64 Peldrigal September 6, 2015 at 2:03 pm

I was joking, and you might actually be right: customer service is the ghetto, most workers are minorities, and most managers are women, in the only division that has a black woman as a CEO. I have to get out as soon as possible.

65 jdgalt September 4, 2015 at 8:10 pm

The real “unemployment rate” you should be looking at is workforce participation. That 5% number is hooey.

I’m astounded that none of the Republican candidates has called the government on that deception yet.

66 Cliff September 4, 2015 at 10:34 pm

That’s actually what Sumner’s is getting at

67 dsgntd_plyr September 5, 2015 at 2:32 pm

Trump has been talking about this for weeks. I just say him on TV yesterday talking about this. But he’s “a carnival side-show,” so we plebes aren’t supposed to take him seriously like ¡Yeb! or Grandma.

68 libert September 6, 2015 at 11:30 pm

Right. If the data don’t conform to my ideology, they must be fake!

69 libert September 6, 2015 at 11:37 pm

Workforce participation is down because baby boomers are retiring. For each age group, the participation rate is basically the same as it was 20+ years ago: http://www.bls.gov/emp/ep_table_303.htm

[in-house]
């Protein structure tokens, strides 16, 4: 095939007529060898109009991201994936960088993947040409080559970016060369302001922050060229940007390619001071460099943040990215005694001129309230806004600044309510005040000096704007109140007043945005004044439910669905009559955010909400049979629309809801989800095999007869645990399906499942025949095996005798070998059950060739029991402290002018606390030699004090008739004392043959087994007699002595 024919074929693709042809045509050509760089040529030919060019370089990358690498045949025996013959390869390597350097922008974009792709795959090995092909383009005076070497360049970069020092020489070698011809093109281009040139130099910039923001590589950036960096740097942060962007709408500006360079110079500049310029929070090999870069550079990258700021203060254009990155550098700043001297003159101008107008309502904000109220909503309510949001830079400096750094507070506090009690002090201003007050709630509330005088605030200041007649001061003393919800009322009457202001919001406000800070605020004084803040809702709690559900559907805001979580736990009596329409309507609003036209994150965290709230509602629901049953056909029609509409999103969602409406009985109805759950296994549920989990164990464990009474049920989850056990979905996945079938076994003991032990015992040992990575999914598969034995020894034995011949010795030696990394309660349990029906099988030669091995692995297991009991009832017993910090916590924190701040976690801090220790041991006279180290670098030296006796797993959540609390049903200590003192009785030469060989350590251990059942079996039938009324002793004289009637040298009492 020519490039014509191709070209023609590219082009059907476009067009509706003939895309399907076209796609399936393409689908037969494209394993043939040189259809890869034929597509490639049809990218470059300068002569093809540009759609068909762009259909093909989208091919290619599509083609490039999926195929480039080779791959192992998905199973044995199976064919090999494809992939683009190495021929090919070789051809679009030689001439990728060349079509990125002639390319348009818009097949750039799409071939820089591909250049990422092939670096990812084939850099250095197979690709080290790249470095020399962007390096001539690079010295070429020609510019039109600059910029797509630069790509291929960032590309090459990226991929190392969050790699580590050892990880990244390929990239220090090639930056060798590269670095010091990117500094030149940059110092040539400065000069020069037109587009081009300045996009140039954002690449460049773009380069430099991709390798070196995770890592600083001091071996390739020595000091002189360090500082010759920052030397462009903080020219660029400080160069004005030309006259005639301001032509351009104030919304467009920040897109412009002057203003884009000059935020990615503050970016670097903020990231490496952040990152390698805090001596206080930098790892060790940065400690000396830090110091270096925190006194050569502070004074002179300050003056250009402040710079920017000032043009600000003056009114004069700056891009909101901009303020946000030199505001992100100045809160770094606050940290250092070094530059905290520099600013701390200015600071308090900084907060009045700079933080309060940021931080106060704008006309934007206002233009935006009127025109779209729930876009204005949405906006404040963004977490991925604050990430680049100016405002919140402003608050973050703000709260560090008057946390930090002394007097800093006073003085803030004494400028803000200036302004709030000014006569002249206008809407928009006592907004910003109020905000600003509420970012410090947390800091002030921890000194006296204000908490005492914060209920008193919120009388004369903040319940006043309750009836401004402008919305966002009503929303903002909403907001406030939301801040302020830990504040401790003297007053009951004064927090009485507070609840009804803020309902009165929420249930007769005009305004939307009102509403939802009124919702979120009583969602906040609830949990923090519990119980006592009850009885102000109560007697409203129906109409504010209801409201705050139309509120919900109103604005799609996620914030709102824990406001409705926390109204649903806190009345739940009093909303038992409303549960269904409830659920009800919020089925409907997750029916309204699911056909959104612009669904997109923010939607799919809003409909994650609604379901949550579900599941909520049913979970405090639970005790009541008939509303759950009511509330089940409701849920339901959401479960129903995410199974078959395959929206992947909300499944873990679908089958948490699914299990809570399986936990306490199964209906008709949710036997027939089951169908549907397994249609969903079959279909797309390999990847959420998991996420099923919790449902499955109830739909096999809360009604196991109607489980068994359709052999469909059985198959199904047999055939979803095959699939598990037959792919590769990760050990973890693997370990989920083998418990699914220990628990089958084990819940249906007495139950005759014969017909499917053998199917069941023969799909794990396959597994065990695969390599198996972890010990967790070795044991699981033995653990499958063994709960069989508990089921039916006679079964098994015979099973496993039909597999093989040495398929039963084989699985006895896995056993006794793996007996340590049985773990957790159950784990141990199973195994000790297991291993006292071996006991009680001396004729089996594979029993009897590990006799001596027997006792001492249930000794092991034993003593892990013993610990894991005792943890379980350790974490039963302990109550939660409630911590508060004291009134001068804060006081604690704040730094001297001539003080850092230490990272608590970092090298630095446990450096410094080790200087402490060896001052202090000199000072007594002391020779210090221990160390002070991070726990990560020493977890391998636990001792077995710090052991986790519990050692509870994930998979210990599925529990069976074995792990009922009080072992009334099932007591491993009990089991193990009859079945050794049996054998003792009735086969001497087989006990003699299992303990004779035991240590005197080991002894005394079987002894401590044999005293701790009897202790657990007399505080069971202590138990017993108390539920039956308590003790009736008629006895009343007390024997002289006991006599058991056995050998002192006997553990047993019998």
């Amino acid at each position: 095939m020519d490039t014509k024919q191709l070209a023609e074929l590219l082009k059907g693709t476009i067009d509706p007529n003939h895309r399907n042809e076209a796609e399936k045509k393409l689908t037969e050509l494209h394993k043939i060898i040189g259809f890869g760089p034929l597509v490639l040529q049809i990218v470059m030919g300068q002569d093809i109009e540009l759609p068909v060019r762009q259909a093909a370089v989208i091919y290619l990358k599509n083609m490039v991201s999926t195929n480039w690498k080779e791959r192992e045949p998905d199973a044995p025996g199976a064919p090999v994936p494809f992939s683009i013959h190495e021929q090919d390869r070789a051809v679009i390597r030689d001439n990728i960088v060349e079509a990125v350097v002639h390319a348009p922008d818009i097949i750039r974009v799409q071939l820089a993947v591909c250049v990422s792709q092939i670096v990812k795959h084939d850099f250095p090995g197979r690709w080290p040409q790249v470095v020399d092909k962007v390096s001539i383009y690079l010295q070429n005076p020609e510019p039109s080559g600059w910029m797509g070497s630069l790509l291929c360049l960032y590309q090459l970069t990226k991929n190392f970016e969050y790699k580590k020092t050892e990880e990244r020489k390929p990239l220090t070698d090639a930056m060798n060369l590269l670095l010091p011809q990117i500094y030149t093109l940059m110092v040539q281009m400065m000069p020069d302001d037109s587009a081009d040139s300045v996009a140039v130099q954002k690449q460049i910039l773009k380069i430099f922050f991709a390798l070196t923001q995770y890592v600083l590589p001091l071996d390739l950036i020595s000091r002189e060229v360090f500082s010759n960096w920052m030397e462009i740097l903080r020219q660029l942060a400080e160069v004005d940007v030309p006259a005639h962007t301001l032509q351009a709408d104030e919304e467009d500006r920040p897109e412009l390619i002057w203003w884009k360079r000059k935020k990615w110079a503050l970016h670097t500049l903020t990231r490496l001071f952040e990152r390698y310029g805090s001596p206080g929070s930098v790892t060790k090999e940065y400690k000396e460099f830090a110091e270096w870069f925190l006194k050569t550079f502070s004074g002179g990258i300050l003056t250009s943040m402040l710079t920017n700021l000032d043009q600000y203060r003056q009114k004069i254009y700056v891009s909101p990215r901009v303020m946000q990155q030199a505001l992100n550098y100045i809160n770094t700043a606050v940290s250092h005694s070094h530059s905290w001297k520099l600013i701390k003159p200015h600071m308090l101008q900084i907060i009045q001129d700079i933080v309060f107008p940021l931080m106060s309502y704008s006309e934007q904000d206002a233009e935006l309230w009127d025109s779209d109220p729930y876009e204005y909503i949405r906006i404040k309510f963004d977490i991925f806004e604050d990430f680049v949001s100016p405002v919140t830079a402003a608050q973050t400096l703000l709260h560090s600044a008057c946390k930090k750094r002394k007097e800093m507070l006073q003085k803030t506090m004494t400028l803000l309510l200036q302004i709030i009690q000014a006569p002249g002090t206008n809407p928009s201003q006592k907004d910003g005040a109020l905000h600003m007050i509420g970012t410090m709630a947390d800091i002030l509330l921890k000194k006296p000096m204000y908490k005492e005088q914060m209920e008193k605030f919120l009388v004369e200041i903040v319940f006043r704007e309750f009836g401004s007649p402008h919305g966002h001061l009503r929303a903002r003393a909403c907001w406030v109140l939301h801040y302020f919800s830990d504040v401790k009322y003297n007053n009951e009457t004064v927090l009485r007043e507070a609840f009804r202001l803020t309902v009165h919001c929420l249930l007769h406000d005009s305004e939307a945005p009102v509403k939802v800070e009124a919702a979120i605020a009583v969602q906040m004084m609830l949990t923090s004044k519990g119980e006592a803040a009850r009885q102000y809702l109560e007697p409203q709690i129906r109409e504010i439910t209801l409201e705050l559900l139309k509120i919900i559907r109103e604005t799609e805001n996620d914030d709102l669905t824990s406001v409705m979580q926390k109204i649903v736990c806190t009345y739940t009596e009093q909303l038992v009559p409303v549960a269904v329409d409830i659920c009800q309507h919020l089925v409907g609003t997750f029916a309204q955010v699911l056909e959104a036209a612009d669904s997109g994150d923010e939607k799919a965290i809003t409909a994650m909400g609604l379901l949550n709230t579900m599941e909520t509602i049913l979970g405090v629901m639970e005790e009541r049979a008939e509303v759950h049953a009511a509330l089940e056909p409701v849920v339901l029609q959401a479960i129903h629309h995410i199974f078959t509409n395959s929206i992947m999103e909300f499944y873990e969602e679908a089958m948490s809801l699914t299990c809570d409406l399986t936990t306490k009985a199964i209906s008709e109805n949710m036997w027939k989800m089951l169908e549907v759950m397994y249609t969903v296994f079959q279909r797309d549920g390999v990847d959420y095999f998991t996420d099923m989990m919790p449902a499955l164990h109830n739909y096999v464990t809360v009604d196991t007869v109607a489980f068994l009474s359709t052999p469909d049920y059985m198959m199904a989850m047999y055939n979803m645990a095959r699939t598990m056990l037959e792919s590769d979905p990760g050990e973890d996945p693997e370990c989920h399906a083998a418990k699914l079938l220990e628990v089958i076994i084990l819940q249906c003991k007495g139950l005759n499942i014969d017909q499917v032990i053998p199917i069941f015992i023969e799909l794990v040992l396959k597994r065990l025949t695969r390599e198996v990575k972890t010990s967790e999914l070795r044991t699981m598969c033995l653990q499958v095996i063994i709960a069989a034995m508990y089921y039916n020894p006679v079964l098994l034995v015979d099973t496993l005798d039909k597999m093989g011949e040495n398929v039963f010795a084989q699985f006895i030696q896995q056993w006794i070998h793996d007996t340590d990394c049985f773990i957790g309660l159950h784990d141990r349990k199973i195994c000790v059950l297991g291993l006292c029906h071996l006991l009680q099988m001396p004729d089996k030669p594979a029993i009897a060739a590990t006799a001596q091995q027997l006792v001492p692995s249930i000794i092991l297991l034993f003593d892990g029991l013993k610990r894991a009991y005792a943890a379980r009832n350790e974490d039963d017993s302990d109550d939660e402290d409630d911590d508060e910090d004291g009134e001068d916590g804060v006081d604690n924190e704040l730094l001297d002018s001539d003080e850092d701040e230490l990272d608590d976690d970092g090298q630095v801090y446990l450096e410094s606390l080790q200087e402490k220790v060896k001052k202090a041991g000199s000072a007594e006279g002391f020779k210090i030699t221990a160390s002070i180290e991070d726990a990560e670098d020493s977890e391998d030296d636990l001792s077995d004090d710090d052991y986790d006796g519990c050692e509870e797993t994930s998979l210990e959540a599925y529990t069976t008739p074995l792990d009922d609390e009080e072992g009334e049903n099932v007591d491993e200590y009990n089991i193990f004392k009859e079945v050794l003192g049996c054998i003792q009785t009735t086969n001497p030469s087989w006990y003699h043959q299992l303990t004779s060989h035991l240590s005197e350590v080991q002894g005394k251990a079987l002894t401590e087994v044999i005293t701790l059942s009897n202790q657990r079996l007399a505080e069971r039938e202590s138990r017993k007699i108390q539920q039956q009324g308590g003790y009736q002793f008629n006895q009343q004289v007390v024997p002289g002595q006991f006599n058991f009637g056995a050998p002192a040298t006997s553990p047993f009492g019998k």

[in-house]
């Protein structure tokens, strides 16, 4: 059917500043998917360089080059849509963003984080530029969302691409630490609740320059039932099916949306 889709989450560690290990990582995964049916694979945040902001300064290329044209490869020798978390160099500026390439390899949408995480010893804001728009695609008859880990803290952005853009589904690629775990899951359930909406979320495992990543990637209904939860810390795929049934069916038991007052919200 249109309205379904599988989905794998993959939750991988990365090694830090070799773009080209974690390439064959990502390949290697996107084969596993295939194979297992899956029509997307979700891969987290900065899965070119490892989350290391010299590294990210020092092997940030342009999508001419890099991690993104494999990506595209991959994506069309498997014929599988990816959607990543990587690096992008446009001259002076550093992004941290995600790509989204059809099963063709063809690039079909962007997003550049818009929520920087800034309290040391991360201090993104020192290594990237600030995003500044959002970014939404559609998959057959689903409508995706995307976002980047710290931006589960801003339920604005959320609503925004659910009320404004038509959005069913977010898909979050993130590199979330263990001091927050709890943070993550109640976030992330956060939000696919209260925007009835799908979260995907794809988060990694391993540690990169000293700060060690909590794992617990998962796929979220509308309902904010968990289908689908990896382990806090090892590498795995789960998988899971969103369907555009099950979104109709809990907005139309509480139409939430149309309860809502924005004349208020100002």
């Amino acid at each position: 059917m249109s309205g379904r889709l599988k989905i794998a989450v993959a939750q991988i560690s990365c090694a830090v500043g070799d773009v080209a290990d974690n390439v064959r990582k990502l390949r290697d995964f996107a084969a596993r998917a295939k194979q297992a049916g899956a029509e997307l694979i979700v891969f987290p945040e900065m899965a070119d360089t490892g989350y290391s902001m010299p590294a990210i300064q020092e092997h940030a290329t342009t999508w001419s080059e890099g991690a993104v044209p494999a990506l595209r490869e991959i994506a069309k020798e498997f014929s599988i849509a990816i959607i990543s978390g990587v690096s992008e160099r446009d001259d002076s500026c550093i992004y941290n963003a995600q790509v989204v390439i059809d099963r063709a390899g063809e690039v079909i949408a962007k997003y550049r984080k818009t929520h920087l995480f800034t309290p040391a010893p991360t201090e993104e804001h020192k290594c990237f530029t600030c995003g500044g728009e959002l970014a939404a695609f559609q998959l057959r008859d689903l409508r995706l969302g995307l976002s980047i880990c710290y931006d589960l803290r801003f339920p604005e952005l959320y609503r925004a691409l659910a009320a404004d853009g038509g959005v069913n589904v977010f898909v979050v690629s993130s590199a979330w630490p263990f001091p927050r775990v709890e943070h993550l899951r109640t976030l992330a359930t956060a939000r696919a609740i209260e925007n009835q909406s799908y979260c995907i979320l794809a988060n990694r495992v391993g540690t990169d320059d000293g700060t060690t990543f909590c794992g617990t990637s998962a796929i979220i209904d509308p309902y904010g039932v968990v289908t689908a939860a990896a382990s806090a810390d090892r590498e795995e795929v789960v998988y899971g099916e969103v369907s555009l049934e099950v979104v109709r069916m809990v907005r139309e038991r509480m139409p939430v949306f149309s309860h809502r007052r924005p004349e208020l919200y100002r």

70 Minority Bolshevism September 4, 2015 at 8:10 pm

These days there are many more competing options besides unemployment, that may be more attractive, more profitable ways of getting paid by the government while not working.

We could use a “Markets in everything” analysis on the supply and demand dynamics of the welfare payments marketplace.

71 Alan September 5, 2015 at 1:17 am

This shows the evil of Obama: he is increasing the cost of doing business by reducing the supply of labor.

72 A B September 5, 2015 at 6:57 am

People, he’s making a joke about how the unemployment rate is calculated!

Hint– what will (ok, might) happen to the reported unemployment rate if the discouraged workers start looking for work?